Remote Studio’s obvious educational experience is brought to university students.

Less obvious, but no less critical is the experience and effect of the student’s work upon the community where they design and build.

When I founded Artemis Institute I chose to situate remote studio in the rural wildland interface not only to benefit the education of students. But to benefit the experience of rural communities, to provide places of civic engagement – which is often under developed due to the rural nature of these places.

To extend the places for civic engagement – and who is involved in this engagement . Thinking back to Leopold’s ethics of community being interdependent and not human specific.

These landscapes, when influenced with the student’s designs provide an experience for us as “part of the whole World” not simply a member of humanity.

Moving Beyond our individuality.

The Remote Studio projects – as they are practiced by the students- and experienced by others – achieve this experience by bringing us and our creative expression into context with the natural world.

Not experiencing the natural world as an object to be LOOKED at, but to be OF the place. Interconnected.

In her book, The Lure of the Local, Lucy Lippard describes the difference between creative work that is about place from that which is of place.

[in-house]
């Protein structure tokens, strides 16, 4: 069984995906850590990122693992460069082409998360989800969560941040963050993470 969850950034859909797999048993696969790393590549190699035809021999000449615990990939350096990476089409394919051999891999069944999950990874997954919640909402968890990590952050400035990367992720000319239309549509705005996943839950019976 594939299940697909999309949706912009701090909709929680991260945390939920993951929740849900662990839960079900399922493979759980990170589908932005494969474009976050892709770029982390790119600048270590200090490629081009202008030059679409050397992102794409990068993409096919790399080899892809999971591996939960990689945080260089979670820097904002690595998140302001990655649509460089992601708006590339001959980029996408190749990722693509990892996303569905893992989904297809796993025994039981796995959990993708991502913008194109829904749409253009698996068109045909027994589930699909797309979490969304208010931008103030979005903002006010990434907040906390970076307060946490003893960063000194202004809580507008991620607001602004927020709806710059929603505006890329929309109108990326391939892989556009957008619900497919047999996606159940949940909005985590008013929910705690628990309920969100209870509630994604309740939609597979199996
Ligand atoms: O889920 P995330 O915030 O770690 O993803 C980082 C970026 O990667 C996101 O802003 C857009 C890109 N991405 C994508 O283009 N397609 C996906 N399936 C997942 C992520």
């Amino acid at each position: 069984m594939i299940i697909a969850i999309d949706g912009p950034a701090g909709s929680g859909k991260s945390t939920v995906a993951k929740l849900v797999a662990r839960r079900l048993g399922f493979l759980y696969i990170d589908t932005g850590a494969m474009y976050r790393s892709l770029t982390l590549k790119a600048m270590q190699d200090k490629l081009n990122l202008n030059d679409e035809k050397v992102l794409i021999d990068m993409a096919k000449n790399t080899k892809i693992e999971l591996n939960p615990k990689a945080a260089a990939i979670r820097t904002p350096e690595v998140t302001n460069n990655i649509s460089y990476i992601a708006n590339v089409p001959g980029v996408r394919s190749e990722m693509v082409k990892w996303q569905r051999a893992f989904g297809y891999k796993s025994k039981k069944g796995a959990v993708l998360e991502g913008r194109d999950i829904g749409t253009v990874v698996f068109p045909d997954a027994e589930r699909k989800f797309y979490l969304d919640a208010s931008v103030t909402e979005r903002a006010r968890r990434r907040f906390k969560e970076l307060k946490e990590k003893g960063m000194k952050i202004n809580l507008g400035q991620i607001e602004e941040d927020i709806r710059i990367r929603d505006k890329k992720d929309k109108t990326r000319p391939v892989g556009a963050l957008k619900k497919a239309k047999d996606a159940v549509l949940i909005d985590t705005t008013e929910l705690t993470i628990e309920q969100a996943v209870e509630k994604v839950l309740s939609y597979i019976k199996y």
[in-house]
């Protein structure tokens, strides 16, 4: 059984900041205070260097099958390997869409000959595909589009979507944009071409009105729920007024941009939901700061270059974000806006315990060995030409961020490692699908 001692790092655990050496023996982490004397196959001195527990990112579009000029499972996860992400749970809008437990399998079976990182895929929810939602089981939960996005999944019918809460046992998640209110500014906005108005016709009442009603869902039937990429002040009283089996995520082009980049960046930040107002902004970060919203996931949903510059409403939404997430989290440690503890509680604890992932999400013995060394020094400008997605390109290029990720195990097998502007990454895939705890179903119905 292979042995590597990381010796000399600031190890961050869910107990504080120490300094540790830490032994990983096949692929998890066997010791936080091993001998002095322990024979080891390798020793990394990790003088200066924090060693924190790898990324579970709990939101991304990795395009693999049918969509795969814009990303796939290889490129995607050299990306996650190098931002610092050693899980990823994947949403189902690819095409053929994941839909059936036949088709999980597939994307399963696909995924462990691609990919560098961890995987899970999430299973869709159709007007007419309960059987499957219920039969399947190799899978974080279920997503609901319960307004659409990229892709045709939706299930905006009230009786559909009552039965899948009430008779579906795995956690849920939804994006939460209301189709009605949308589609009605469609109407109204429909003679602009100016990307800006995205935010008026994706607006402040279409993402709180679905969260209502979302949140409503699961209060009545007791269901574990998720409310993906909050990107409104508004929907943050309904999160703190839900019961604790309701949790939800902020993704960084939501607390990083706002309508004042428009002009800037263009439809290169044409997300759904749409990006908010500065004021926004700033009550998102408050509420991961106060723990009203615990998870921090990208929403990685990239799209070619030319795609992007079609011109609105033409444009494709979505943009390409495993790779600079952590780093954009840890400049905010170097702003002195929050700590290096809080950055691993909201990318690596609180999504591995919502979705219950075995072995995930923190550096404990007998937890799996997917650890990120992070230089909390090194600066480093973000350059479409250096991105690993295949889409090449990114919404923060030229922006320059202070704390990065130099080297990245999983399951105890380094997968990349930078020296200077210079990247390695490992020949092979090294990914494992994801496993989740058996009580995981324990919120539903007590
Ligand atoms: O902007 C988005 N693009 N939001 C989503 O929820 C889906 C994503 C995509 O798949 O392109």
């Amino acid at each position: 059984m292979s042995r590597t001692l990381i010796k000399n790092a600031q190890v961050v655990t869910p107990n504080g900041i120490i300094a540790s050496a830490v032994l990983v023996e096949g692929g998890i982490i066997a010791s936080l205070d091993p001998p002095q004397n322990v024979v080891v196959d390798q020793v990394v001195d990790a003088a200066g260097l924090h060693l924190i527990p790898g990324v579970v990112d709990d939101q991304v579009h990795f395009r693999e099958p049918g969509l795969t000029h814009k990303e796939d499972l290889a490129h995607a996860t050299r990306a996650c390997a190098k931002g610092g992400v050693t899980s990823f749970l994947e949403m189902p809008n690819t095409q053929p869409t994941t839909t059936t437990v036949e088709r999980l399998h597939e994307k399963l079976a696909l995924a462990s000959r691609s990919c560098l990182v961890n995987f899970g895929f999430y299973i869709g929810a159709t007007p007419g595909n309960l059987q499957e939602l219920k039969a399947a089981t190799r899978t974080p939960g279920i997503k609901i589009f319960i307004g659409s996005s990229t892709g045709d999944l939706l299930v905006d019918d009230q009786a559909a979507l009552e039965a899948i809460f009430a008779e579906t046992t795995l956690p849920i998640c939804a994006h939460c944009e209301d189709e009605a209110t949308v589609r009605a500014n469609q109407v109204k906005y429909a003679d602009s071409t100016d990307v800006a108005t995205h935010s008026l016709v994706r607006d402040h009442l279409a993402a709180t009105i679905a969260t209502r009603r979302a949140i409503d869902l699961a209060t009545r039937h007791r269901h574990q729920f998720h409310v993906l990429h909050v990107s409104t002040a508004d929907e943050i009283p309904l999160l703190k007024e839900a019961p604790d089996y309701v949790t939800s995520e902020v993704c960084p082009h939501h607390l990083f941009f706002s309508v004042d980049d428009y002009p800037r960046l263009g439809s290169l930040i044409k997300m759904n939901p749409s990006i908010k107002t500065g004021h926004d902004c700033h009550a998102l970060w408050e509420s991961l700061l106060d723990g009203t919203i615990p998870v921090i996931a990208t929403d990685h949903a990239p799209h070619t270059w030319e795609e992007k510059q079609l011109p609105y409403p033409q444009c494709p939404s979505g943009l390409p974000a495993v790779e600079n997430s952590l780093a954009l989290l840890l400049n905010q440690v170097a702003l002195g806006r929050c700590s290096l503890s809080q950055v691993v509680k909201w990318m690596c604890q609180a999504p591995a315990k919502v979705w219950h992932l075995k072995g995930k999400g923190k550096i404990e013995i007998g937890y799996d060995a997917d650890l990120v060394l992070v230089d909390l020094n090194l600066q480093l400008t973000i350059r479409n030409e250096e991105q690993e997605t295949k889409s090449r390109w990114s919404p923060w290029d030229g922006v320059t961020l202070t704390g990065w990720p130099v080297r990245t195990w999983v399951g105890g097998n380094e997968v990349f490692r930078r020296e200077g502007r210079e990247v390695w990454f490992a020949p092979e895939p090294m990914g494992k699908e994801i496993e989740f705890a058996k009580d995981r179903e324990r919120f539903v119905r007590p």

This is an important distinction for the work of Remote Studio.

ABOUT Is more like a summary, that describes a situation, “I was thinking about you”.

OF: is the relationship between a part and a whole: “the sleeve of his coat”.

The difference between about and of for our built environment is of critical matter when considering that – as I mentioned at the beginning, the environment we experience and make our lives in – effects our engagement in the world.

If we are simply making summaries of experiences about a place, we never arrive at the Necessity of the place, its truth, realness, actuality – as we experience the world.

To create of the place we must take “emotional possession” of the place, making it our own. letting go of the loyalty to (facts) as we know it.

Richard Hugo, who discusses this issue for poets, says that “if you have no nostalgic sense of the place, we more easily invest in the language of expression.

This is the point where personal myth making (such as Mockbee, Holl or Mercutt) arises, we know our place, but by loosening the facts of it, we can create something that belongs to it. We embark on an adventure that becomes the place. We engage in a practice with a place and the expression that results is both specific and universal as an experience,

The response embodies the place, while at the same time it calls out something beyond the place, the timeless, the boundless universal qualities.

For me, this is where beauty arises in the work of Remote Studio.


AS students at remote studio begin their adventure, they also begin practices that connect them to the place in which we are living.

Because the students are considering the interrelationship of the land and animals, conservation and preservation comes naturally, material use and reuse is obvious to them.

They design with the intent of realigning our sense of belonging to something greater than humanity – extending our sense of community .